That represents a 12 percent hike over the prior year, amounting to an average of six incidents a day. Even worse, “There were 61 assault incidents, cases where individuals were physically targeted with violence accompanied by evidence of antisemitic animus. Antisemitic assault increased 56 percent from 39 in 2018.” The report also found: “Eleven of the 61 assaults were perpetrated with deadly weapons such as guns or knives. The 61 assault incidents harmed 95 victims, including five fatalities.” More than a third of the incidents occurred in New York and New Jersey. The report explained, “More than half of the assaults nationwide took place in the five boroughs of New York City, including 25 in Brooklyn, five in Manhattan, one in the Bronx and one in Queens.”
Trump is not responsible for individual acts of violence, but when he praises protesters who include those bearing Nazi symbols as “very fine” people and tells an Asian American reporter that she should direct her questions to China, we know that the bar for public rhetoric has gotten very low indeed.
Jonathan Greenblatt, the group’s CEO, attributes last year's record high to a “normalization of anti-Semitic tropes,” the “charged politics of the day” and social media. This year, he said, the COVID-19 pandemic is fueling anti-Semitic conspiracy theories.“Anti-Semitism is a virus. It is like a disease, and it persists,” Greenblatt said. “It’s sometimes known as the oldest hatred. It never seems to go away. There truly is no single antidote or cure.”
The ADL’s report contains recommendations, such as publicly denouncing anti-Semitism; increasing funding for security at religious institutions and police training; making hate-crimes legislation applicable in all 50 states (45 and the District of Columbia have them on the books); and defining domestic terrorism under “the Domestic Terrorism Prevention Act, which would improve coordinated response, collect data on domestic terrorism, and ensure training for law enforcement on best practices to combat domestic terrorism.” The ADL also recommends increasing education about the Holocaust and genocide more generally. (“The House recently passed legislation, the Never Again Education Act, which would promote Holocaust education across the United States. ... Every state should teach the universal lessons of the Holocaust.”)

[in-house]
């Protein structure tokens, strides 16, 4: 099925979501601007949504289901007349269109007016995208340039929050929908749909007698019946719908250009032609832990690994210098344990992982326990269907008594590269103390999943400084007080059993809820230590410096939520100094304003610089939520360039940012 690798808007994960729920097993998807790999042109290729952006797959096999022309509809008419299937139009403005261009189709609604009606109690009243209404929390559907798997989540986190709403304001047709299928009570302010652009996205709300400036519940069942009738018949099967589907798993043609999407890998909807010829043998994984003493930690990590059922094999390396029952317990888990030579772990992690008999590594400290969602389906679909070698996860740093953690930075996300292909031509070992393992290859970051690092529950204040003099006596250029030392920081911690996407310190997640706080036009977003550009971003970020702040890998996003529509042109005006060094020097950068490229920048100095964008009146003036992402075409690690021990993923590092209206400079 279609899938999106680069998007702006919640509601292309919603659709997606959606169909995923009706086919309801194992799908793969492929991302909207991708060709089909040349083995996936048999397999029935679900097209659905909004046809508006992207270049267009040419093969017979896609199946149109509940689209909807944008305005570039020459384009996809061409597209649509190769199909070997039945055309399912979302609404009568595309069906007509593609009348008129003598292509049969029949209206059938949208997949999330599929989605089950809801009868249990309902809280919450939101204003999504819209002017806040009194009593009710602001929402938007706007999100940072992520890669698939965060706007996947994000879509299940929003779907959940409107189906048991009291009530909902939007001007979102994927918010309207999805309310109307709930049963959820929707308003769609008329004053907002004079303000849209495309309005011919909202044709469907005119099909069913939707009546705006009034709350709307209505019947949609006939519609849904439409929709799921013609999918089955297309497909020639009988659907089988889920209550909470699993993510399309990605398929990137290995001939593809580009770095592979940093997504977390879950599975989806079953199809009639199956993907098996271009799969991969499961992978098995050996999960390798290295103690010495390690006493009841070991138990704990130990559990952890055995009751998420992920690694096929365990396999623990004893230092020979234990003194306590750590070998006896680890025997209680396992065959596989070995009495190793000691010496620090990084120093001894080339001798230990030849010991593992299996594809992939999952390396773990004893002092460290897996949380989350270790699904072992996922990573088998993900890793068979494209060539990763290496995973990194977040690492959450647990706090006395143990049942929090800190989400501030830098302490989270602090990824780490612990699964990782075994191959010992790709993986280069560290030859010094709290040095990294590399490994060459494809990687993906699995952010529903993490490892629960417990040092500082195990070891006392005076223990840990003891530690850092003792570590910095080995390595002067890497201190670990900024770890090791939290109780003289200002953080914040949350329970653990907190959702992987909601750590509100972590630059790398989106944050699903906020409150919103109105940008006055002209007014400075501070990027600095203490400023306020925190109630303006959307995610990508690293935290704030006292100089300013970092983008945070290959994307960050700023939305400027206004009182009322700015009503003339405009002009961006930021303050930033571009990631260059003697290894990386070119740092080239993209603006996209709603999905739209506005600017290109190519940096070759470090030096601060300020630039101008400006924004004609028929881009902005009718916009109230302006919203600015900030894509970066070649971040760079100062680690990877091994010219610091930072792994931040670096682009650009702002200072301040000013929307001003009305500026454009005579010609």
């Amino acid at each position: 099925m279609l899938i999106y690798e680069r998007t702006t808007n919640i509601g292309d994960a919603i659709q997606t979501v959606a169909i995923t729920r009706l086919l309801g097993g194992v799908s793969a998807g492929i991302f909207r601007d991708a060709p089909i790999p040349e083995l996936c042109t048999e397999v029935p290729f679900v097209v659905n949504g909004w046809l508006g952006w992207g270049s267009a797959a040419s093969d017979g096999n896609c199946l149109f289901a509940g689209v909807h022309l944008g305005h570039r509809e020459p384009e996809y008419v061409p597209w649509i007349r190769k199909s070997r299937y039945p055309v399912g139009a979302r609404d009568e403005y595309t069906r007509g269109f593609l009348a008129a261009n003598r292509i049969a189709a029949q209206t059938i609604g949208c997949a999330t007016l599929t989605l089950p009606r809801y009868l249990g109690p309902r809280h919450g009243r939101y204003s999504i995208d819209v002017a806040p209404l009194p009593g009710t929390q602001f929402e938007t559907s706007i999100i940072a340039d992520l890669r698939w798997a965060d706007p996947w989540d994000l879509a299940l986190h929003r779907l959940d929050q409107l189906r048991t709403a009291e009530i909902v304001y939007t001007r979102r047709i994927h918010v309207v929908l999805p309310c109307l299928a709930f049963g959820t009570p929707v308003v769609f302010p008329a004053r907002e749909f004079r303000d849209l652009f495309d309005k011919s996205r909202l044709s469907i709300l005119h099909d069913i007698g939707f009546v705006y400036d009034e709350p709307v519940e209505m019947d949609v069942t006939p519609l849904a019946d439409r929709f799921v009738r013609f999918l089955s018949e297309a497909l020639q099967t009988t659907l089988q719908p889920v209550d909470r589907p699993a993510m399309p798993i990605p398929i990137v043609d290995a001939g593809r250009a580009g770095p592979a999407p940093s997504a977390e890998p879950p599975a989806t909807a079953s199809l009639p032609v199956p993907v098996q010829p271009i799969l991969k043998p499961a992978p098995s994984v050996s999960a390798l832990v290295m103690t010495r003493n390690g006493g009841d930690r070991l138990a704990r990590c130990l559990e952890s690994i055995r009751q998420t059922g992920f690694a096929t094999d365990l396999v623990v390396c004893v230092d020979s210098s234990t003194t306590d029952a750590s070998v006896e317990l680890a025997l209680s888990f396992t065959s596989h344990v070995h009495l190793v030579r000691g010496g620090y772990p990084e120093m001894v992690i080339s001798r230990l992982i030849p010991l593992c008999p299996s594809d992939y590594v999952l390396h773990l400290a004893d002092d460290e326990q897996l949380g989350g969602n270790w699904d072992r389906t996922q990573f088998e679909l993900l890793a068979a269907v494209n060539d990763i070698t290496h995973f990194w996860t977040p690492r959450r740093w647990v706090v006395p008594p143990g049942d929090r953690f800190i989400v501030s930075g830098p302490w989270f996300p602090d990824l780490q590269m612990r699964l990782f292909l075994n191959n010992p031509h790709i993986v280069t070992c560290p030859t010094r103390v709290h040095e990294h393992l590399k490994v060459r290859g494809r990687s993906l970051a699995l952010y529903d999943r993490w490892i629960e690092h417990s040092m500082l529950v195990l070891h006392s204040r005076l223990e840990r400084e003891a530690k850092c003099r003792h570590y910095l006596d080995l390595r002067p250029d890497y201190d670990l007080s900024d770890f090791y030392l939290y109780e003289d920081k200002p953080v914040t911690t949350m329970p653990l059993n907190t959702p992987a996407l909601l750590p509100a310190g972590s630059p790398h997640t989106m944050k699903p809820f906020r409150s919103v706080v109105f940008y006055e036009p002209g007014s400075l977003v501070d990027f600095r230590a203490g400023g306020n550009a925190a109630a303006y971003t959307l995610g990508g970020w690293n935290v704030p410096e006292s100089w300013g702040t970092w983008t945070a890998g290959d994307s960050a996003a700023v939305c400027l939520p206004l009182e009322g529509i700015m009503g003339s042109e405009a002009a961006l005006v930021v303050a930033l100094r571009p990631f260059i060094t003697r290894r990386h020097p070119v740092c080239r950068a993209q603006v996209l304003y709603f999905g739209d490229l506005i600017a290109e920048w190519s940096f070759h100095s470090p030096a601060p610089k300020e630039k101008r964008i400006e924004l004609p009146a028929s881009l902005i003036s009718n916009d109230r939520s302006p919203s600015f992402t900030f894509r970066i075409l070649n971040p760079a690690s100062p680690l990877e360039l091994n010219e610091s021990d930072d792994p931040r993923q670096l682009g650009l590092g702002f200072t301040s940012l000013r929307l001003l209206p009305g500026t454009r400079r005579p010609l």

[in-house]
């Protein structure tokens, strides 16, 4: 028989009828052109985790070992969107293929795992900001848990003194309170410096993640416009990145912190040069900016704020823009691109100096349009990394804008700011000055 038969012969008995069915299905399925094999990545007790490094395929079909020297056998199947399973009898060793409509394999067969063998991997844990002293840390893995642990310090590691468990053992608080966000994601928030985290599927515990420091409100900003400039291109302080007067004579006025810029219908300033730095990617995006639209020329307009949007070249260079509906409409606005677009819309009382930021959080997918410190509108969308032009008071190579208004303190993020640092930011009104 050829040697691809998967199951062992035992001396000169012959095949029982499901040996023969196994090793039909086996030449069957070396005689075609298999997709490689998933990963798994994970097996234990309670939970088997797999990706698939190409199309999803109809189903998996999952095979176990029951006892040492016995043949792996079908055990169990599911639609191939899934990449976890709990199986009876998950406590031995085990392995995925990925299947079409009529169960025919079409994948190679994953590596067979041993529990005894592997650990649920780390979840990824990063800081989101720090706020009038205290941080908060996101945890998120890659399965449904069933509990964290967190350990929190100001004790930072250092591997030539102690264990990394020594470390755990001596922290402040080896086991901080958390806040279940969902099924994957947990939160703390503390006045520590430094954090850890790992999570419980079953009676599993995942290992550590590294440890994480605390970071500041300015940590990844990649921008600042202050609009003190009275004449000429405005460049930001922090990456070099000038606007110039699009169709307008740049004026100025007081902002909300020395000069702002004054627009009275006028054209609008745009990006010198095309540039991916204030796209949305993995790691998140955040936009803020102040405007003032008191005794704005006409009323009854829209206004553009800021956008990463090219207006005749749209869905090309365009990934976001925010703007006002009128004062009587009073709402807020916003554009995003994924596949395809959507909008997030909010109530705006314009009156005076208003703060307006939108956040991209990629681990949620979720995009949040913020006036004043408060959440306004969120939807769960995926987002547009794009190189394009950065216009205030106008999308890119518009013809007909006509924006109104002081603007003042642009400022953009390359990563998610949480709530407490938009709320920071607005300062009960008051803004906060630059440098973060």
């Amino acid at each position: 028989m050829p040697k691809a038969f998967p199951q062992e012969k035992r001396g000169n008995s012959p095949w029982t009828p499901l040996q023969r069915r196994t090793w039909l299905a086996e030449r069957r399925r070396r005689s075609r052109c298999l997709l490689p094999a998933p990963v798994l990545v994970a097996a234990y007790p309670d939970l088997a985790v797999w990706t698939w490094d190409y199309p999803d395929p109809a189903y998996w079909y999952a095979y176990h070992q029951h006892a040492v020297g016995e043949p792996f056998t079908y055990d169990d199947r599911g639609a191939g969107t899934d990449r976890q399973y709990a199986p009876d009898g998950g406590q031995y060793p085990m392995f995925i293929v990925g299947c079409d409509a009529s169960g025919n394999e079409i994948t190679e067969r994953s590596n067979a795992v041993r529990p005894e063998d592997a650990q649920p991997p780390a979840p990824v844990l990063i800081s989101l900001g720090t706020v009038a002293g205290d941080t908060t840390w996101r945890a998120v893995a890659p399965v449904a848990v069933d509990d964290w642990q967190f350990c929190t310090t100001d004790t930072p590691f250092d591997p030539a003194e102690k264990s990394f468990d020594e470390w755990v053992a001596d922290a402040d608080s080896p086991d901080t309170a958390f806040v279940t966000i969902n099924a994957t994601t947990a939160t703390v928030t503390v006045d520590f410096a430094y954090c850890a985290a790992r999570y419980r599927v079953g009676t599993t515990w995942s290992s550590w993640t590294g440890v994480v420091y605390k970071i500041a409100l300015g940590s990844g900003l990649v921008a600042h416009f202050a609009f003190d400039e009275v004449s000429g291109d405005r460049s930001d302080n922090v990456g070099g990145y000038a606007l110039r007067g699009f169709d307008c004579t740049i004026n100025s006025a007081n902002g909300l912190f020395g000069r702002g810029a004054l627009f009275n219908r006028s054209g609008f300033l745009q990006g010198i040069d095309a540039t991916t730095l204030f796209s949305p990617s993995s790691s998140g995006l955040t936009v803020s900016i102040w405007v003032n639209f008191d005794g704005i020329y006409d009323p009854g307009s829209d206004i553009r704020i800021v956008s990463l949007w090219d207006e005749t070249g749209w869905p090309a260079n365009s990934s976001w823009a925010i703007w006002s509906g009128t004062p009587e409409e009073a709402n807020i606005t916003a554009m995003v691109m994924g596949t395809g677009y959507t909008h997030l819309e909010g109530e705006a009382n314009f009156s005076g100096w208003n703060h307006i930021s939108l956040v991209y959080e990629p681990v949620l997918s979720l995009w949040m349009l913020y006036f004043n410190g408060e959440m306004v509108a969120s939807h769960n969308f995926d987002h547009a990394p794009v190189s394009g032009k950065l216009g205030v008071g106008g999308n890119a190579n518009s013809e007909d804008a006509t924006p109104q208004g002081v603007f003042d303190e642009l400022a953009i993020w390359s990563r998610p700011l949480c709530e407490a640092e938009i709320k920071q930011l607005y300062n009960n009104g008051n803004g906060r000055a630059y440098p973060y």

Perhaps the most urgent and effective measure would involve online platforms. The ADL argues: “Social media and online game platforms must institute robust and verifiable industry-wide self-governance. ... Every social media and online game platform must have clear terms of service that address hateful content and harassing behavior, and clearly define consequences for violations.” The ADL also calls on social media companies to “improve the complaint and flagging process so it is as user-friendly as possible and provides a more consistent and speedy resolution for targets.” (Frankly, anyone who has ever reported an anti-Semitic attack on one of the online platforms can attest to its futility.) Finally, the ADL urges social media companies to conduct audits and make these available to the public.
The government cannot, absent a specific threat, regulate speech on social media. But Congress can hold hearings. Religious groups of all denominations can raise the issue. And public pressure and boycotts can exert economic pressure on social media companies to act.
The ADL is a nonpartisan group that takes no position in elections. However, voters should certainly consider Trump’s hateful rhetoric (against all groups) and his refusal to condemn displays of Nazi symbols in deciding how to cast their presidential ballots. If we keep electing politicians who give aid and comfort to anti-Semites, who provide them with a veneer of respectability, do not be surprised if anti-Semitism continues to rise.